c-Myc is a highly unstable transcription factor whose deregulation and increased expression are associated with cancer. Degrasyn, a small synthetic molecule, induces rapid degradation of c-Myc protein in MM-1 multiple myeloma and other tumor cell lines. Destruction of c-Myc by degrasyn requires the presence of a region of c-Myc between amino acid residues 316 and 378 that has not previously been associated with c-Myc stability. Degrasyn-induced degradation of c-Myc depends on proteasomes but is independent of the degron regions previously shown to be important for ubiquitin-mediated targeting and proteasomal destruction of the protein. Degrasyn-dependent c-Myc proteolysis is not mediated by any previously identified c-Myc regulatory mechanism, does not require new protein synthesis, and does not depend on the nuclear localization of c-Myc. Degrasyn reduced c-Myc levels in A375 melanoma cells and in A375 tumors in nude mice, and this activity correlated with tumor growth inhibition. Together, these results suggest that degrasyn reduces the stability of c-Myc in vitro and in vivo through a unique signaling process that uses c-Myc domains not previously associated with c-Myc regulation.

  6. Ubiquitin, Proteasomes and Proteolytic Mechanisms Activated by Kidney Disease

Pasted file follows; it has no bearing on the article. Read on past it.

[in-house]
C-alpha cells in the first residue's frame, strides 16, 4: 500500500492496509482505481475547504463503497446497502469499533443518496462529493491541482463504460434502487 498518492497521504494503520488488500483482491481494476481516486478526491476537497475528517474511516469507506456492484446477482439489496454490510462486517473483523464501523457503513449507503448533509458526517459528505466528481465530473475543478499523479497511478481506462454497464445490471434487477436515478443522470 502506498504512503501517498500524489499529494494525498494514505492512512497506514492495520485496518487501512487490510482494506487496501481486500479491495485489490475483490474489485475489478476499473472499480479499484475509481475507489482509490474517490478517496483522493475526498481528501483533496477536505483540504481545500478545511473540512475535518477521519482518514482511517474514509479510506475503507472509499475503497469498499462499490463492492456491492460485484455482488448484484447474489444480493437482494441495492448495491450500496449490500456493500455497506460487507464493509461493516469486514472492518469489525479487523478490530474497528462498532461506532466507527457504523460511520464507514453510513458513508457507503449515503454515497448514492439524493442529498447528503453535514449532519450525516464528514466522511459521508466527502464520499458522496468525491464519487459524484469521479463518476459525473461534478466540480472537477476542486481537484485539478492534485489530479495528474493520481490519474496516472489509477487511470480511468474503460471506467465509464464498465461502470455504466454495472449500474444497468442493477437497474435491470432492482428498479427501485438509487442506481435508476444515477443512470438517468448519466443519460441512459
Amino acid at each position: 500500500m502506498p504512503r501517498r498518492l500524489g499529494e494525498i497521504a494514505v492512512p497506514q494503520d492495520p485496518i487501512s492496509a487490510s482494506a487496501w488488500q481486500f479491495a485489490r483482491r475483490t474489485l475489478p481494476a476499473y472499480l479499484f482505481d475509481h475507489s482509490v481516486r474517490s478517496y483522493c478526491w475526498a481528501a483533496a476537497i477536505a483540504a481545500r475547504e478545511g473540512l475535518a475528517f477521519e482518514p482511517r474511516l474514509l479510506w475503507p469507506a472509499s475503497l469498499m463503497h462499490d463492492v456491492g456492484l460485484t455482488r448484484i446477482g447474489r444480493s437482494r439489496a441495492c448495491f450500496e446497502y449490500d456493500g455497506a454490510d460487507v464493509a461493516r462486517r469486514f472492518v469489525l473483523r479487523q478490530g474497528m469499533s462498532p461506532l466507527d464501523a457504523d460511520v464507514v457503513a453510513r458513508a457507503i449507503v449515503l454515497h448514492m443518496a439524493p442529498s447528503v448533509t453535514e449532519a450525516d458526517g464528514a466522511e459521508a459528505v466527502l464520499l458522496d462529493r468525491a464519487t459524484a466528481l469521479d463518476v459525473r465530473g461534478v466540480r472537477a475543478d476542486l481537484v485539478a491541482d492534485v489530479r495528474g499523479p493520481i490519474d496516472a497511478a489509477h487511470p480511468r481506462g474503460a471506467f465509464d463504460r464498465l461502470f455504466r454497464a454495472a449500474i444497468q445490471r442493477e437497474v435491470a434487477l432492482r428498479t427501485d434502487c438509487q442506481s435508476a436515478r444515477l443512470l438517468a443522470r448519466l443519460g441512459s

PubMed Central

    Rajan, Vik; Mitch, William E.

    2008-01-01

    Summary The ubiquitin-proteasome system (UPS) includes 3 enzymes that conjugate ubiquitin to intracellular proteins that are then recognized and degraded in the proteasome. The process participates in the regulation of cell metabolism. In the kidney, the UPS regulates the turnover of transporters and signaling proteins and its activity is down regulated in acidosis-induced proximal tubular cell hypertrophy. In chronic kidney disease (CKD), muscle wasting occurs because complications of CKD including acidosis, insulin resistance, inflammation, and increased angiotensin II levels stimulate the UPS to degrade muscle proteins. This response also includes caspase-3 and calpains which act to cleave muscle proteins to provide substrates for the UPS. For example, caspase-3 degrades actomyosin, leaving a 14kD fragment of actin in muscle. The 14 kD actin fragment is increased in muscle of patient with kidney disease, burn injury and surgery. In addition, acidosis, insulin resistance, inflammation and angiotensin II stimulate glucocorticoid production. Glucocorticoids are also required for the muscle wasting that occurs in CKD. Thus, the UPS is involved in regulating kidney function and participates in highly organized responses that degrade muscle protein in response to loss of kidney function. PMID:18723090

  7. Natural Compounds with Proteasome Inhibitory Activity for Cancer Prevention and Treatment

    PubMed Central

    Yang, H; Landis-Piwowar, KR.; Chen, D; Milacic, V; Dou, QP

    2012-01-01